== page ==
This is where the thyroid gland produces too many thyroid hormones. This causes the whole system to speed up; feeling like the body is on ‘high’. Common signs of an overactive thyroid include:

- Weight loss (despite eating normally)

Too many thyroid hormones cause the metabolism to speed up, causing weight loss. But sudden weight loss may happen for a number of reasons, for example, after a traumatic event. It may be caused by some of the side effects of alcohol or drug misuse, heart, kidney, lung or liver disease, gut problems, dental issues, dysphagia (problems swallowing), diabetes or dementia.

- Frequent trips to the loo

Thyroid hormones act on the gastrointestinal tract so an excess can cause more frequent bowel movements, including diarrhoea. Kidney function may also be affected, causing more frequent urination.

Other common causes If you’re urinating a lot and feeling thirsty, ask your doctor to test for diabetes. If you’re a man and constantly feel the urge to pee (especially if you’re finding it hard to empty your bladder) tell a GP, as you may need your prostate gland checked. Urinary tract infections (UTIs) may also be a cause. If you have any change in bowel habits, always talk to a doctor.

- Anxiety

Thyroid hormones help to regulate the sympathetic nervous system (SNS). When the SNS is overstimulated this triggers the body’s ‘fight or flight’ response, leading to increased heart rate, anxiety, irritability, mood swings, panic attacks, and affects your ability to deal with stress.

Stress, traumatic life events, lack of sleep and poor diet can also lead to anxiety. Always talk to your doctor, who may be able to provide a course of therapy or medication.

Other common symptoms of hyperthyroidism (overactive thyroid) include:

  • Nervousness
  • Tiredness
  • Weakness
  • Palpitations and increased heart rate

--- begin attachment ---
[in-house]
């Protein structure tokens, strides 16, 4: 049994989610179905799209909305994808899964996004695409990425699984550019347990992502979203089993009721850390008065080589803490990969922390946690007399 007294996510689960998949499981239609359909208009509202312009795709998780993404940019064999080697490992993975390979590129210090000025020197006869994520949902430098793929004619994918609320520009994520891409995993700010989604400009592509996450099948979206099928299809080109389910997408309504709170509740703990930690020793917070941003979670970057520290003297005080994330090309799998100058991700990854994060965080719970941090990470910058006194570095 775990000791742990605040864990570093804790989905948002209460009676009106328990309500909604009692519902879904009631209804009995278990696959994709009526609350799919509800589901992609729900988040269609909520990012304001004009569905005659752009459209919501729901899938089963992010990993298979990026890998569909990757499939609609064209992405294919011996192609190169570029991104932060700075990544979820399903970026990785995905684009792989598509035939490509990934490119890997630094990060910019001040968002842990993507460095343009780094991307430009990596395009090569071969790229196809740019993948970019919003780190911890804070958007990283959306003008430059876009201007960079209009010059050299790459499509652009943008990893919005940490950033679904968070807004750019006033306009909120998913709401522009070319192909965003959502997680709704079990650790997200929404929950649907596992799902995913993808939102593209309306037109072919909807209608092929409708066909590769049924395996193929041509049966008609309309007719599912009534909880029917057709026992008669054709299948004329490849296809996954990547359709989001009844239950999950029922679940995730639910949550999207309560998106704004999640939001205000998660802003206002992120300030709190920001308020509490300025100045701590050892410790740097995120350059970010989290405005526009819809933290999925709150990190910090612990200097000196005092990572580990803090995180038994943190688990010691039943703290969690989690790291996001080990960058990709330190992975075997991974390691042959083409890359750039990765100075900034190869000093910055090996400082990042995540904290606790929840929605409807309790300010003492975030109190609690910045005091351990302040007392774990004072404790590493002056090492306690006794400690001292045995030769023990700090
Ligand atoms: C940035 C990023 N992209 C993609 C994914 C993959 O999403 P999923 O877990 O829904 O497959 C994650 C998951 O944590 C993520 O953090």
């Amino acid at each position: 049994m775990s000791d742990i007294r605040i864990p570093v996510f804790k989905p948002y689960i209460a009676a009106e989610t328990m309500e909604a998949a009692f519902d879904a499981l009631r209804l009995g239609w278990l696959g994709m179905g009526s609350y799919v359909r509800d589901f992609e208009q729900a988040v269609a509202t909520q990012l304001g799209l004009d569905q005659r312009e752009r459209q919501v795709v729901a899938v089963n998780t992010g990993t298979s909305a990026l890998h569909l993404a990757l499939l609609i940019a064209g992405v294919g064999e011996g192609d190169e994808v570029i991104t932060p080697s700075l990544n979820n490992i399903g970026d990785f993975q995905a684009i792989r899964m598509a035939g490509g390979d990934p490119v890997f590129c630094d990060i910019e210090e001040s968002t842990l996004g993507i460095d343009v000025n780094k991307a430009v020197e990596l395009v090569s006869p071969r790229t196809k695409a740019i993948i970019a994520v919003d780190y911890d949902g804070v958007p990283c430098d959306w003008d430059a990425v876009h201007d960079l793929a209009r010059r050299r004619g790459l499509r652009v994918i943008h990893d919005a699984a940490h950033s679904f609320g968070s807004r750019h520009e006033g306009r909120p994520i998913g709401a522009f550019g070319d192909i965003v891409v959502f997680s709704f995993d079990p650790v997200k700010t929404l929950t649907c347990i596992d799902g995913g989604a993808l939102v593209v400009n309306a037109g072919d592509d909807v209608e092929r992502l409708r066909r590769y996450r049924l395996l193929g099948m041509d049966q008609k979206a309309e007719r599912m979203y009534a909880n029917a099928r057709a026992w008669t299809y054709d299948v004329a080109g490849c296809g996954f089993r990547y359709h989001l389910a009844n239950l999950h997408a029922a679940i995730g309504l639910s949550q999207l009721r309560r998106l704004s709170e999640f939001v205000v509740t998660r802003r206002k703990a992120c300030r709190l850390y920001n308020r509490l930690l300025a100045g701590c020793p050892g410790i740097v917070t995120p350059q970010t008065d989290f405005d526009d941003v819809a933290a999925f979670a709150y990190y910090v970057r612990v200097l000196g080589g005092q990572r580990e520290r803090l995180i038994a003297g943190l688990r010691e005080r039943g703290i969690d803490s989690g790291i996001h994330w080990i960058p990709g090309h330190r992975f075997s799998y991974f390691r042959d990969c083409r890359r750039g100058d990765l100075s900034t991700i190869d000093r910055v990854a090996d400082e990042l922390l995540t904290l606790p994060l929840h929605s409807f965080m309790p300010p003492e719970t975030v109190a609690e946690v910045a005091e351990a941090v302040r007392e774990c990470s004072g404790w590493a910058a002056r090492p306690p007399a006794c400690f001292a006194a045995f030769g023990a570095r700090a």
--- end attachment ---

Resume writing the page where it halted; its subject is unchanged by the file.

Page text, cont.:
• Increased sweating
  • Insomnia
  • Dry skin and hair (which may be thinning)
  • Mood swings
  • Sensitivity to heat
  • Menstrual irregularities in women (for example, shorter, scantier and irregular periods)
  • Swelling in the neck from an enlarged thyroid gland (goitre)
  • Eye symptoms
  • Tremor

Testing for hyperthyroidism

Your doctor can take a blood test and measure different values to see what is causing the problem. If the thyroid gland is also enlarged, further investigations may be done such as ultrasound, fine needle puncture and cell samples.

Treatment for hyperthyroidism

Daily hormone replacement tablets can be given on prescription by a doctor. The dosage varies depending on the individual and needs to be monitored regularly. Hypothyroidism can be a transient condition, which means you may not need to be on medication long term.

Should I get help for thyroid symptoms?

If you suspect that your symptoms might be thyroid-related, talk to a GP who can perform the tests mentioned above. Your symptoms might have different causes, but a blood test can help determine whether there is a thyroid problem and what treatment is required. Even if thyroid problems are ruled out, a Livi doctor may be able to help by, for example, prescribing a course of therapy or medication to help with symptoms of anxiety or depression.

Reviewed by:

Dr Rhianna McClymont

Lead GP at Livi

Last updated: